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NDAA Conference Report--A Quick and Dirty Analysis

Benjamin Wittes
Tuesday, December 13, 2011, 6:42 AM
The conference report for the NDAA is now available. Subtitle D, entitled "Counterterrorism," begins on page 653 and runs through page 685. The conferees' explanation of their choices begins on page 158 of a separate document. I will blog as I read.

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The conference report for the NDAA is now available. Subtitle D, entitled "Counterterrorism," begins on page 653 and runs through page 685. The conferees' explanation of their choices begins on page 158 of a separate document. I will blog as I read. Readers many find my earlier posts comparing the House and Senate versions of the bill (here and here) helpful as they make sense of the conference report. Here are some highlights:
  • The Senate has prevailed on the question of AUMF reaffirmation. The House bill, recall, would have contained a general reaffirmation of the AUMF, whereas the Senate language would only have reaffirmed that the existing AUMF authorized detention operations. The conference report has adopted the Senate approach. (See Sec. 1021.)
  • A watered-down version of the Senate's mandatory detention provision remains in the bill. (See Sec. 1022.) On the quickest of reads, it seems to apply only to those who are "members of" or "part of" (not supporters of) Al Qaeda and those associated forces that act in coordination with it or at Al Qaeda's direction, not to the Taliban. It does not extend to citizens and applies to permanent resident aliens only for conduct in the United States to whatever extent the Constitution permits. And it contains the following new disclaimer: "Nothing in this section shall be construed to affect the existing criminal enforcement and national security authorities of the Federal Bureau of Investigation or any other domestic law enforcement agency with regard to a covered person, regardless of whether such covered person is held in military custody." To put it simply, what has emerged is mush.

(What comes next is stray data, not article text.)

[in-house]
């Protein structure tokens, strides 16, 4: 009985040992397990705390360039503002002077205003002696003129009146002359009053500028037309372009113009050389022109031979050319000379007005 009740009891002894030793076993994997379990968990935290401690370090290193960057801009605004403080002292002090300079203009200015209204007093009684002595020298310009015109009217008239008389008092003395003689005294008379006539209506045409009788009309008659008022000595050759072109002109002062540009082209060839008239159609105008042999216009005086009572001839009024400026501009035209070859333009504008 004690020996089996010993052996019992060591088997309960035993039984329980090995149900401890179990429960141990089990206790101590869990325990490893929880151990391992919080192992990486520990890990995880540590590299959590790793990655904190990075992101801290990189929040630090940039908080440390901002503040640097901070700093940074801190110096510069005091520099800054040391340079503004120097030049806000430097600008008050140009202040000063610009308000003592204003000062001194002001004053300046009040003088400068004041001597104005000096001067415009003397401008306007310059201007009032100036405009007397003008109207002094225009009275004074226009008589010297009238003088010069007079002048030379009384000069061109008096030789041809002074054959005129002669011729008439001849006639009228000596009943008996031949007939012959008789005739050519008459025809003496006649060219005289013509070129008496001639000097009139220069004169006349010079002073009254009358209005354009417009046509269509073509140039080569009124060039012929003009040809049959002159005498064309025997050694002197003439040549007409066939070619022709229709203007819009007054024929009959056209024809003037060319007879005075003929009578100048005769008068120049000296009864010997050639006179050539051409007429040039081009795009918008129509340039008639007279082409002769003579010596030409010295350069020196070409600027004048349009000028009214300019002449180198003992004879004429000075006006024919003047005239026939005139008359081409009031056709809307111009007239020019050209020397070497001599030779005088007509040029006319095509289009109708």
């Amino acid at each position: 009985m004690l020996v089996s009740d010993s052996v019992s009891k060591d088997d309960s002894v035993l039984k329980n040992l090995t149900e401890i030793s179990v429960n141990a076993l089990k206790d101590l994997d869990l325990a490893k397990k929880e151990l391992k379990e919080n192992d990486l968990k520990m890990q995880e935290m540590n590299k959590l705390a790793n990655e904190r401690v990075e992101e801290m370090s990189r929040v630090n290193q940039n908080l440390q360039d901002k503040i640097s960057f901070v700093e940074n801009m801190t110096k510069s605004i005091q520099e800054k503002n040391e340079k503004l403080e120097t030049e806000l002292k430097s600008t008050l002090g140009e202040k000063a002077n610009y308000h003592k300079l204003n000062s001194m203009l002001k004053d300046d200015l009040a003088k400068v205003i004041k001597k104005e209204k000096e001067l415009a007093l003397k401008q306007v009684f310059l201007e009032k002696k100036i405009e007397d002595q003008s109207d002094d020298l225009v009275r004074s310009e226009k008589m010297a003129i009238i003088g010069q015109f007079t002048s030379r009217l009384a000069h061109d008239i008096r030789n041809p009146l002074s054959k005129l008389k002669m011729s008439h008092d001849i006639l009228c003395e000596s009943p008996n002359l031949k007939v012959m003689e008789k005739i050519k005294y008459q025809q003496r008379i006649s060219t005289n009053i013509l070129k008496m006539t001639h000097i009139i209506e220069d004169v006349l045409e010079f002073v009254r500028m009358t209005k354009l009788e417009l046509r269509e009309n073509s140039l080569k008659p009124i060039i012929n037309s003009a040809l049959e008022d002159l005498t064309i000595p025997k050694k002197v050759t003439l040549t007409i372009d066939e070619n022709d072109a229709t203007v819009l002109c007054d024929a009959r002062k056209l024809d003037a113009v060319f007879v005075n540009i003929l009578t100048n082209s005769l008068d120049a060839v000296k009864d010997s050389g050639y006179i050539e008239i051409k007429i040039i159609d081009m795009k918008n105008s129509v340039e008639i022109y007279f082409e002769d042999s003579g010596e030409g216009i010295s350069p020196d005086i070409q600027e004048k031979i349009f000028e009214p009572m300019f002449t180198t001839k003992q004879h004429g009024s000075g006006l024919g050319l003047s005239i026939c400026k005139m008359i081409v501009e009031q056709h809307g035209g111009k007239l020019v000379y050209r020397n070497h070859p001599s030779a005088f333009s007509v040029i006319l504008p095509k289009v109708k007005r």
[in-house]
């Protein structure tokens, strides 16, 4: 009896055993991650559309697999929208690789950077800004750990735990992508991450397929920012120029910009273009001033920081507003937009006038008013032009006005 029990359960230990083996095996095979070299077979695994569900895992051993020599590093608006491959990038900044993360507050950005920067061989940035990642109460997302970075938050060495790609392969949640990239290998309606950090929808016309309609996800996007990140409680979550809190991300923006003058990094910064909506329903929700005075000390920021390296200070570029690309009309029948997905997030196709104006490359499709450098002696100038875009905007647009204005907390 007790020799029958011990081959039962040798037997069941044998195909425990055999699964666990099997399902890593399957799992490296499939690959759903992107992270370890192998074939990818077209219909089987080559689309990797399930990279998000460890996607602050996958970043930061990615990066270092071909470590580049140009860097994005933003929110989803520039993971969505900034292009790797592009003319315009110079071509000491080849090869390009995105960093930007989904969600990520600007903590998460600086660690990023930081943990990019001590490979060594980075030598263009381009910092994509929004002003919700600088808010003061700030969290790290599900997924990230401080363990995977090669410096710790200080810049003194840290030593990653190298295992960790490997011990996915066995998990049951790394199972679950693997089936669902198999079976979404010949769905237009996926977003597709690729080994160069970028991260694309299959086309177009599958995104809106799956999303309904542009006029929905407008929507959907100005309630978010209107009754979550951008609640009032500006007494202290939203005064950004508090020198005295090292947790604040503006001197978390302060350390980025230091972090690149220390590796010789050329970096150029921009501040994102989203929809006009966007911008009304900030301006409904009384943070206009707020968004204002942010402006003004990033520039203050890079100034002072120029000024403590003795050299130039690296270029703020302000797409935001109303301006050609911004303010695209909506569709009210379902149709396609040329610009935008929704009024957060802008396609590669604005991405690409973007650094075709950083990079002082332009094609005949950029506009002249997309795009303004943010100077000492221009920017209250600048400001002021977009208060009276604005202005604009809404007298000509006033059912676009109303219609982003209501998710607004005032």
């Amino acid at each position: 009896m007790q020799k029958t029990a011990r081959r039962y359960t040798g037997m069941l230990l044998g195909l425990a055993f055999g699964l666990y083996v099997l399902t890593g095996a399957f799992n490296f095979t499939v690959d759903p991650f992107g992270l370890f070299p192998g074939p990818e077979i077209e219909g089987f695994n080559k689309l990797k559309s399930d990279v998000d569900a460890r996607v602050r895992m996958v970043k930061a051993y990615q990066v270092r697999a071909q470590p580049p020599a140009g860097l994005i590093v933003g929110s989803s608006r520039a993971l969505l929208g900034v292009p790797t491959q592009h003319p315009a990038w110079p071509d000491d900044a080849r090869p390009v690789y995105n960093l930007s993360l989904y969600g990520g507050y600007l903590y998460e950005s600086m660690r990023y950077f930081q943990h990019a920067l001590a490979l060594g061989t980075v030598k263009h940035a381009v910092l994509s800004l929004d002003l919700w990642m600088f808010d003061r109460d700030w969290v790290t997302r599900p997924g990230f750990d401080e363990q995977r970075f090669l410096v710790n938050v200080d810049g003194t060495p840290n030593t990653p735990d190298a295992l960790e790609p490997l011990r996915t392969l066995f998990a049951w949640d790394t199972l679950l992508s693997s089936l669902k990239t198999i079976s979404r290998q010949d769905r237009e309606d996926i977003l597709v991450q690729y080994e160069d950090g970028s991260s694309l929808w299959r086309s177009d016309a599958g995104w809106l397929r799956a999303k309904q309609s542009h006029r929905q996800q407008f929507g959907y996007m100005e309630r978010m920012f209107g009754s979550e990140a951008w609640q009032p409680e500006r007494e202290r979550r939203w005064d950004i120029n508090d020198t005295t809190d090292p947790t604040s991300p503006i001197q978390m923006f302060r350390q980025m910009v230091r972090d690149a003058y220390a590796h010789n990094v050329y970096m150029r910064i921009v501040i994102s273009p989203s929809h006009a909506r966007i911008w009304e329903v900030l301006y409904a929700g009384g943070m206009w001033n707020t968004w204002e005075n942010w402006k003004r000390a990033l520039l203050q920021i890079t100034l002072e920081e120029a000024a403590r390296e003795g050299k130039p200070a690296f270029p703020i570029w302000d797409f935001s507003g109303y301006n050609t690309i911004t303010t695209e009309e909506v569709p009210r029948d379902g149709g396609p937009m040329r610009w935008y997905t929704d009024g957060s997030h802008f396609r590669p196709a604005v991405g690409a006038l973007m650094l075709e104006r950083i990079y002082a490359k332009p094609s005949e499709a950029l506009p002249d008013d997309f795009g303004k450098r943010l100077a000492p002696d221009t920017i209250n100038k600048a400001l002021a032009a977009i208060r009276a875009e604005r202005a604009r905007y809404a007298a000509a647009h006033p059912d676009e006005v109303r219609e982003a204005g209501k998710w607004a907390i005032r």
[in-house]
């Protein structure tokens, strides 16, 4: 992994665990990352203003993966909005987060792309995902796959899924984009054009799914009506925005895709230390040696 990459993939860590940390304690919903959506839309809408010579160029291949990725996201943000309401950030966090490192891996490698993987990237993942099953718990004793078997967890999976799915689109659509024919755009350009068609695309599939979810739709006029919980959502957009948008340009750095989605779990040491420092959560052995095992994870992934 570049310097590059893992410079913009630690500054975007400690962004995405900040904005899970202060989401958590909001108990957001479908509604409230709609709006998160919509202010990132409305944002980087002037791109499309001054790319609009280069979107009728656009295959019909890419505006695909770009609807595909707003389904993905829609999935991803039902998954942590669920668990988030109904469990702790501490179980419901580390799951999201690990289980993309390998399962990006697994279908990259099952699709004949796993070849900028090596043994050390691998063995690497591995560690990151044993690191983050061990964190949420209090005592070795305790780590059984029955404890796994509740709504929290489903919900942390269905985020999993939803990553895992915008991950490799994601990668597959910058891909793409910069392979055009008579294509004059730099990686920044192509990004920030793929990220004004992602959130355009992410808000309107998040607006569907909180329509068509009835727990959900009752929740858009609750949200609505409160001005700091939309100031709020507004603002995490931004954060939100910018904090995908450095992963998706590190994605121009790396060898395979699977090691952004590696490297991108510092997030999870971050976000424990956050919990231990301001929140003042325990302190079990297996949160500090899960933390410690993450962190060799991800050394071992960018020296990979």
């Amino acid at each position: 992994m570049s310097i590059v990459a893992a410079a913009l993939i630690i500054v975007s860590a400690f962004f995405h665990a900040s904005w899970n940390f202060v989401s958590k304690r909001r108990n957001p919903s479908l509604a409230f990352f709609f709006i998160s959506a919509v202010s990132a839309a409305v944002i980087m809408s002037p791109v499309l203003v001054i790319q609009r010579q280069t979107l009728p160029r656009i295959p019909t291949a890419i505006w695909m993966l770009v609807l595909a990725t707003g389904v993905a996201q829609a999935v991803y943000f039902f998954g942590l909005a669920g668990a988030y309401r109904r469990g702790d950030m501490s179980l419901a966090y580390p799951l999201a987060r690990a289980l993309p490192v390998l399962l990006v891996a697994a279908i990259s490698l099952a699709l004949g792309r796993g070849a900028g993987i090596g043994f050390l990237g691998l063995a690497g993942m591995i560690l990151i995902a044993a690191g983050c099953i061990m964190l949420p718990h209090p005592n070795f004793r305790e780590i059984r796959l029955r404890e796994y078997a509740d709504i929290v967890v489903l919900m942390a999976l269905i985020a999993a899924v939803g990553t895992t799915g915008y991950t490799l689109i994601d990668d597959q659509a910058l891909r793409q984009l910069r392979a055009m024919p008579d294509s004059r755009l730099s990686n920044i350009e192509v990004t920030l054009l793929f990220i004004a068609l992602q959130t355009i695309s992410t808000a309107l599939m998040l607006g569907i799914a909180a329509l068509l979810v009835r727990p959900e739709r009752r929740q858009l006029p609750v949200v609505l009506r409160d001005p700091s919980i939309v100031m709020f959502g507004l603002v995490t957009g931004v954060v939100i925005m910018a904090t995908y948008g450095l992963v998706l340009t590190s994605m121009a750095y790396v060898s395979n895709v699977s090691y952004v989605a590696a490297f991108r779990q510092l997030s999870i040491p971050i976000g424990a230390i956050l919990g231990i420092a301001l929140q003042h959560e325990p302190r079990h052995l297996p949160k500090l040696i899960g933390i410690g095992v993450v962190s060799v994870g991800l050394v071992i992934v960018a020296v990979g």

• The conferees have adopted the Senate's approach to codifying the Guantanamo review process. (See Sec. 1023.) The House had laid out detailed procedures to replace those in President Obama's executive order. The Senate, by contrast, had merely required the promulgation of procedures that tweaked aspects of the executive order around the edges. The final bill, with very minor adjustments, looks like the Senate version.
  • The Senate's requirement for new procedures for status determinations for "long-term detention" has survived--with slight tweaks. (See Sec. 1024.) The House got inserted language that clarifies that these procedures--which include counsel and a hearing before a military judge--are not required for detainees who have access to habeas. And the definition of "long term detention" is left to the Defense Department. So the provision, depending on how the executive branch implements it, could be important or could apply to a null-set of detainees.
  • The House bill's requirement that the administration create a national security protocol governing detainee interactions with the outside world has survived--but with an important change. (See Sec. 1025.) The House version required a national security protocol for each detainee. The conference report, by contrast, requires a single national security protocol governing the Guantanamo population at large.
  • The conference report unsurprisingly contains language forbidding the expenditure of fiscal year 2012 money building detention facilities in the United States to house Guantanamo detainees. (See Sec. 1026.)
  • It also contains language forbidding the use of fiscal year 2012 money to bring Guantanamo detainees to the United States--including for trial. (See Sec. 1027.)
  • It also contains the Senate version of the overseas transfer restrictions for Guantanamo detainees. (See Sec. 1028.)
  • The House's requirement for consultation between prosecutors and the Pentagon before initiating a terrorist prosecution has survived for foreign Al Qaeda figures and detainees abroad. (See Sec. 1029.)
  • It also contains the uncontroversial clarification of the right to plead guilty in military commission capital trials. (See Sec. 1030.)
  • The House's prohibition of civilian trials is gone.
We will have a great deal more to say about this latest text over the course of the next few days.

Benjamin Wittes is editor in chief of Lawfare and a Senior Fellow in Governance Studies at the Brookings Institution. He is the author of several books.

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